Phil Hopkins, Arts & Travel Editor
Viennese Whirl – Sweeter Than A Kipling Cake
Photo: Justin Slee
Strauss music is as festive as a Vienna Christmas market but when the skies of Leeds are grey and gloomy, it still requires the Orchestra of Opera North to transport you to the mountains of Austria.
And that’s exactly what they did at Leeds Town Hall under the auspices of conductor Paul Daniel, leaving a capacity crowd demanding more and The Radetzky March most likely being hummed all the way home by hundreds of delighted punters!
It has been such a refreshing change (for me!) to witness Opera North this festive season, firstly delivering their offering for the kids – The Nutcracker, Howard Blake’s much loved score from Raymond Briggs’ The Snowman and Prokofiev’s Peter and The Wolf – and now this, easy listening fun for older folks.
And that is the whole point.
Strauss – be it Johann I, II or Josef – does not require intense listening and washes over audiences like a warm Radox bath, making it such a pleasant experience, more so when you have 60+ wonderful musicians doing their thing.
The New Year Viennese Whirl primarily featured the music of Messrs Strauss I & II with happy bolstering from the likes of Dvorak, Korngold, Lehar and De Curtis.
And it was so interesting to hear Paul Daniel’s enthusiastic stories about what he was about to conduct. Erich Wolfgang Korngold’s Straussiana was a joy, however, as an Errol Flynn lover, I had no idea that he was the child prodigy who went on to become one of the most important composers in Hollywood, writing the score for Captain Blood and later winning an Oscar for The Adventures of Robin Hood.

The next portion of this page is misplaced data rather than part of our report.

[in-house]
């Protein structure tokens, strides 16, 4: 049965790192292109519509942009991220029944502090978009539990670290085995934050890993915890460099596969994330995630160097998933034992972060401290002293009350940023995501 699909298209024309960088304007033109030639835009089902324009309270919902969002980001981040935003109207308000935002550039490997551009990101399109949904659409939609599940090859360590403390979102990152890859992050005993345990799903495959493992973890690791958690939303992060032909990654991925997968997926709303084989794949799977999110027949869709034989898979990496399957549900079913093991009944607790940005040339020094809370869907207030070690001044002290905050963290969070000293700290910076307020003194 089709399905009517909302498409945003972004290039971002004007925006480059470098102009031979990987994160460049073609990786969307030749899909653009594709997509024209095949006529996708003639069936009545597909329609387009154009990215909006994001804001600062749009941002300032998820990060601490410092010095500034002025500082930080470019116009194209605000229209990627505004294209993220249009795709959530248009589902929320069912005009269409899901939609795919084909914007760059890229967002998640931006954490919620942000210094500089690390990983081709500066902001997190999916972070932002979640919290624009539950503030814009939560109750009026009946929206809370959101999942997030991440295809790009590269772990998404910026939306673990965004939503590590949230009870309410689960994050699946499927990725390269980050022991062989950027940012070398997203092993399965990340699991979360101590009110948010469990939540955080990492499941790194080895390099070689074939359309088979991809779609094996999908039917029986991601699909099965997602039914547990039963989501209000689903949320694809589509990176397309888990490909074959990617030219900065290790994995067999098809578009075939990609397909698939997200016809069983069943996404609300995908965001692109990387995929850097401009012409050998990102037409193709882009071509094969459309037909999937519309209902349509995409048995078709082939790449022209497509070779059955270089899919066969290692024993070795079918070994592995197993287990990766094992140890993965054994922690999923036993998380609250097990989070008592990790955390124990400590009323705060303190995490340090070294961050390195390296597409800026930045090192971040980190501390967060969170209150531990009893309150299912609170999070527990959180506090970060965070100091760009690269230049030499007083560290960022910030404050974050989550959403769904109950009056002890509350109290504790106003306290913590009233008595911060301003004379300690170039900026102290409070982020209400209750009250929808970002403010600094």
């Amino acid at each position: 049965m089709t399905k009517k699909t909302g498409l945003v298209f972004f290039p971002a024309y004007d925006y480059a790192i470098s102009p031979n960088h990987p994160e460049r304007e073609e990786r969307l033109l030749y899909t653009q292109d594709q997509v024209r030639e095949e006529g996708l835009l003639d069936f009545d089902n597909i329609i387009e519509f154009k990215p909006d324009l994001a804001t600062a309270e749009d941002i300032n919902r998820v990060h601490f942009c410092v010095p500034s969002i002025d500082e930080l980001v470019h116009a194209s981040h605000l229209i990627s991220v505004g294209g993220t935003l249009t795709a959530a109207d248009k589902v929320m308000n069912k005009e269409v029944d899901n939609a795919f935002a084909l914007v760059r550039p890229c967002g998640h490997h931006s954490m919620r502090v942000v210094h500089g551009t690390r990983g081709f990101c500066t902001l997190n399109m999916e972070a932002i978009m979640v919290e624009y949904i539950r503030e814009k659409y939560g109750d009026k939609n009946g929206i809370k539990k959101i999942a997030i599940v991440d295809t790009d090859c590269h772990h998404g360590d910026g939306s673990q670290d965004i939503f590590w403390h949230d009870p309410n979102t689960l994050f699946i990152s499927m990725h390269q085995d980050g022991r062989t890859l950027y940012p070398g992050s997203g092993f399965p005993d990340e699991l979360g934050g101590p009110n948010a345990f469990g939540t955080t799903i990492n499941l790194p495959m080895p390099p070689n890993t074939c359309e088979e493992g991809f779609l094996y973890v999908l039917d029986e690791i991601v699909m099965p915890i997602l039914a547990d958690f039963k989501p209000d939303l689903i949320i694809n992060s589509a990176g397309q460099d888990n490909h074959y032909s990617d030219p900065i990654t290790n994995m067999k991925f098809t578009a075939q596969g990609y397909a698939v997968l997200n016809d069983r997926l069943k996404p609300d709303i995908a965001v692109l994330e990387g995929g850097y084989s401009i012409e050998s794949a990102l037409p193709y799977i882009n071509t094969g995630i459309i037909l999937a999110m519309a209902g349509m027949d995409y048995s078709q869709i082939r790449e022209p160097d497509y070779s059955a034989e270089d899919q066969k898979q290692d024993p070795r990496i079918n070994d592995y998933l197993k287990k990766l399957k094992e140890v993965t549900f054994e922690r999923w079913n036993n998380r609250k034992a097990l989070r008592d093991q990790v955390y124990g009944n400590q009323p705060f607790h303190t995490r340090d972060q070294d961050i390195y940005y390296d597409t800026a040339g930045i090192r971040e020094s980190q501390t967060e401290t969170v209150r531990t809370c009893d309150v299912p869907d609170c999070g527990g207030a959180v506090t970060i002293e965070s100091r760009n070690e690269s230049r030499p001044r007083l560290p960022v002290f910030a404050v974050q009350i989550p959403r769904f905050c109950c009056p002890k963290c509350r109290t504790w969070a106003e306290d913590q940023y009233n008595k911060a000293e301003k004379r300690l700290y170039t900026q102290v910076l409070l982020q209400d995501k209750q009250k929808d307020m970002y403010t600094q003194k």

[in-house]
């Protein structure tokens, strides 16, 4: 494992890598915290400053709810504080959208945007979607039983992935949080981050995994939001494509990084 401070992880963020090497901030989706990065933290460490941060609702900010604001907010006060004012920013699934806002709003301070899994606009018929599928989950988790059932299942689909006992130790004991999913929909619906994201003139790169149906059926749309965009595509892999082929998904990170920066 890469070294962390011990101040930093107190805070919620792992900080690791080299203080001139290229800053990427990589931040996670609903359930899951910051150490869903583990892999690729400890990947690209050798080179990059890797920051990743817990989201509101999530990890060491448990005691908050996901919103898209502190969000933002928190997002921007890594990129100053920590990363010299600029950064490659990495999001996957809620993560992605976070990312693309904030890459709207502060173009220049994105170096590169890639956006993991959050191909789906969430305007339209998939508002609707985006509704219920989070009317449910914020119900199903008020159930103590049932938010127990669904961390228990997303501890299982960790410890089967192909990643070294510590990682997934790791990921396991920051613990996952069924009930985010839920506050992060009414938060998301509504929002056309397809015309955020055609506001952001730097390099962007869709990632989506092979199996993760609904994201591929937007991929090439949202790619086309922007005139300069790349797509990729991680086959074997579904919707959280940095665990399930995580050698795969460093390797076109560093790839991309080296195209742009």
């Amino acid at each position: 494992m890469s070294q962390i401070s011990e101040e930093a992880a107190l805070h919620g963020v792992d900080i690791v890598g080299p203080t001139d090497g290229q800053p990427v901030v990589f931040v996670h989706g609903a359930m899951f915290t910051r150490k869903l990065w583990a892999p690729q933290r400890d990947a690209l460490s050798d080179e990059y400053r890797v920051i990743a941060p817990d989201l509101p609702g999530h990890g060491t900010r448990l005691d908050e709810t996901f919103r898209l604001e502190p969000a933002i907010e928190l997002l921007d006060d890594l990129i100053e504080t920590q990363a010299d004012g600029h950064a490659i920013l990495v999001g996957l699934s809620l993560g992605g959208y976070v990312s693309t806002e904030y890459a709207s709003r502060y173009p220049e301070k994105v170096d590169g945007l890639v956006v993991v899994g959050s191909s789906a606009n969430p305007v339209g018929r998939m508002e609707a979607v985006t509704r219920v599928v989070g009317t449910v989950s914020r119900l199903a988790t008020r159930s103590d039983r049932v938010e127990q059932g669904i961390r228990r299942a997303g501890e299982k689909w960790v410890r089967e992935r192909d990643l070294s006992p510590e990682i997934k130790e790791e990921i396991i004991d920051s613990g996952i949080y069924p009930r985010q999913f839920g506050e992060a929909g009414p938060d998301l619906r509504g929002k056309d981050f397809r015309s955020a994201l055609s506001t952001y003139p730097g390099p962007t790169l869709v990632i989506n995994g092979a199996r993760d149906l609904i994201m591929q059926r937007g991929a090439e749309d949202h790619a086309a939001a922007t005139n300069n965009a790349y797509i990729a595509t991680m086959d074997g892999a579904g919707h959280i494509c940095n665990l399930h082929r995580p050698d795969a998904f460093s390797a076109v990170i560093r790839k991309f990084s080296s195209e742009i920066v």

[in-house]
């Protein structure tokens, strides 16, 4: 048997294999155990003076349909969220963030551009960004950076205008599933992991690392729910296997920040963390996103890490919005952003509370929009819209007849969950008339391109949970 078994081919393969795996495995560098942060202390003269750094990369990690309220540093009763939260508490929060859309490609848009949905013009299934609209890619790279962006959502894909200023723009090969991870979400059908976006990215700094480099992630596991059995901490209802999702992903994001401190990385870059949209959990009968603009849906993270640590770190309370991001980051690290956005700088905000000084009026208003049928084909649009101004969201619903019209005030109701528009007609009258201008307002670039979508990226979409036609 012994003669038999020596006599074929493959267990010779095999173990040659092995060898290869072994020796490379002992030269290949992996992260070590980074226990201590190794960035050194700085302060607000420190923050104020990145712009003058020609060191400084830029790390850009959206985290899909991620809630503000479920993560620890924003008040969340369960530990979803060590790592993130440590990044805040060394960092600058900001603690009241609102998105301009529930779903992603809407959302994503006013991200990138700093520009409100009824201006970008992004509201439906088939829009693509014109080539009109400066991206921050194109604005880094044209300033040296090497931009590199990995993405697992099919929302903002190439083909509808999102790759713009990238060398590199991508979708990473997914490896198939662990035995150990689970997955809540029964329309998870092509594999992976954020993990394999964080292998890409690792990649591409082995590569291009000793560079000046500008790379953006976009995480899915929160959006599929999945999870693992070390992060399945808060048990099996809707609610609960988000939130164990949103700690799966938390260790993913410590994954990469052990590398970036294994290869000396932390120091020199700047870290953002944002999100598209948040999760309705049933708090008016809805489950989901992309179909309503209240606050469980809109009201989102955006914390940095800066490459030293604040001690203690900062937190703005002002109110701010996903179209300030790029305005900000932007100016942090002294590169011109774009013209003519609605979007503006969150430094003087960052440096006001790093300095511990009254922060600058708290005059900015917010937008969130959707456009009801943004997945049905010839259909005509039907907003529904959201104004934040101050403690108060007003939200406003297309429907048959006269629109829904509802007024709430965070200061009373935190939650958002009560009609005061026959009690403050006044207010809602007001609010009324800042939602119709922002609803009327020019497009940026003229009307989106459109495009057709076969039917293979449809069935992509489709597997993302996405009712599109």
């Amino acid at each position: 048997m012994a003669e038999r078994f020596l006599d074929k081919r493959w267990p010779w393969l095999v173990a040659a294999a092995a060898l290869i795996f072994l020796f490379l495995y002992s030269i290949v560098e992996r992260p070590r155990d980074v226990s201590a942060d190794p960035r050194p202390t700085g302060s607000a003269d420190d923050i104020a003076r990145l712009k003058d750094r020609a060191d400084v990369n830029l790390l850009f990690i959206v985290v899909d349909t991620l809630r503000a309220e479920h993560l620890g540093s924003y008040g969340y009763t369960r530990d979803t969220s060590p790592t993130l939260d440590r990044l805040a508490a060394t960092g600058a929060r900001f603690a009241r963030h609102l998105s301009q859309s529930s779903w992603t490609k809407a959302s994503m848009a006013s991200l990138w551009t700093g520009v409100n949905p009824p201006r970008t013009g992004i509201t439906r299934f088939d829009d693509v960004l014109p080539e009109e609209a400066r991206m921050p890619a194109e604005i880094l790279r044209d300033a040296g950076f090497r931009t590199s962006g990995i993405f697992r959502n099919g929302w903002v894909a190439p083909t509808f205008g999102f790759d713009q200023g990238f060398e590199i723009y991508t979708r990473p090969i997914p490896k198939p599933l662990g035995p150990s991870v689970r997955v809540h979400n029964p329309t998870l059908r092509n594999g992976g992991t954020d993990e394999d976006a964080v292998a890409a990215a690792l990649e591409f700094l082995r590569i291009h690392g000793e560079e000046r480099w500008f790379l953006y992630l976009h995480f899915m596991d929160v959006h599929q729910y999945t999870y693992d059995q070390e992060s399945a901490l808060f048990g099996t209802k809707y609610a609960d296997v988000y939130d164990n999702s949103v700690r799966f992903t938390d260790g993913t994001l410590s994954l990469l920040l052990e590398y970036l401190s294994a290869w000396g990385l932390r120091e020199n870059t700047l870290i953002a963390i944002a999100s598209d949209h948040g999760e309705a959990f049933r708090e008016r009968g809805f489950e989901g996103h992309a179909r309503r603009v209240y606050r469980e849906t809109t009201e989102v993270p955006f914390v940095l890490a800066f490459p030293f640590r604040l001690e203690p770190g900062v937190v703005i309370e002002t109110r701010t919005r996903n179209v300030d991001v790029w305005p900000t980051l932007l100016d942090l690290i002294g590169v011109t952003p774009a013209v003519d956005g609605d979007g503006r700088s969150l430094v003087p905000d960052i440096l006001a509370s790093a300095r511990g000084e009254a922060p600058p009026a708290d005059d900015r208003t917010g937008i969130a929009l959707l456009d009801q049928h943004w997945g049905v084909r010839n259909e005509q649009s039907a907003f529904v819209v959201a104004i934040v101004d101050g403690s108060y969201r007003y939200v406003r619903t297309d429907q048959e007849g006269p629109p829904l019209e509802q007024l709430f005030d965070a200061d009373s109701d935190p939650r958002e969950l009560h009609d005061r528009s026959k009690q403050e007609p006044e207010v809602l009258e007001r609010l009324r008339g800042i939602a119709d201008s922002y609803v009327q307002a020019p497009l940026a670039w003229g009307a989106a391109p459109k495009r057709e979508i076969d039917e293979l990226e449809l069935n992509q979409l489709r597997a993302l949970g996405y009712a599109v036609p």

This continuing narrative made the entire performance so much more meaningful, as well as joyous, with Daniel bouncing around with the vigour of a man who had overdosed on Haliborange!
Gavan Ring. Photo: Frances Marshall
The music was sublime – Offenbach’s Gaite Parisienne was in danger of bringing the upper balcony to collapse as zimmers quivered – and Irish tenor, Gavan Ring, not only delivered a handful of belters (can one say that about a classical singer?) but also brought the spirit of Irish humour into the room despite the stuffiness of his dickie and dinner jacket! Maybe a Val Doonican sweater might have worked better.
The compositions speak for themselves – they should because they are still around after the thick end of two centuries – however, without the Orchestra of Opera North they might have been the sole preserve, this year, of Vienna’s Hofburg Palace.
Instead the scores were borrowed for use by a Yorkshire baton and for a few moments the grey skies of Leeds shone brightly as the magic of Austria momentarily came to West Yorkshire.
Viennese Whirl, Opera North
Leeds Town Hall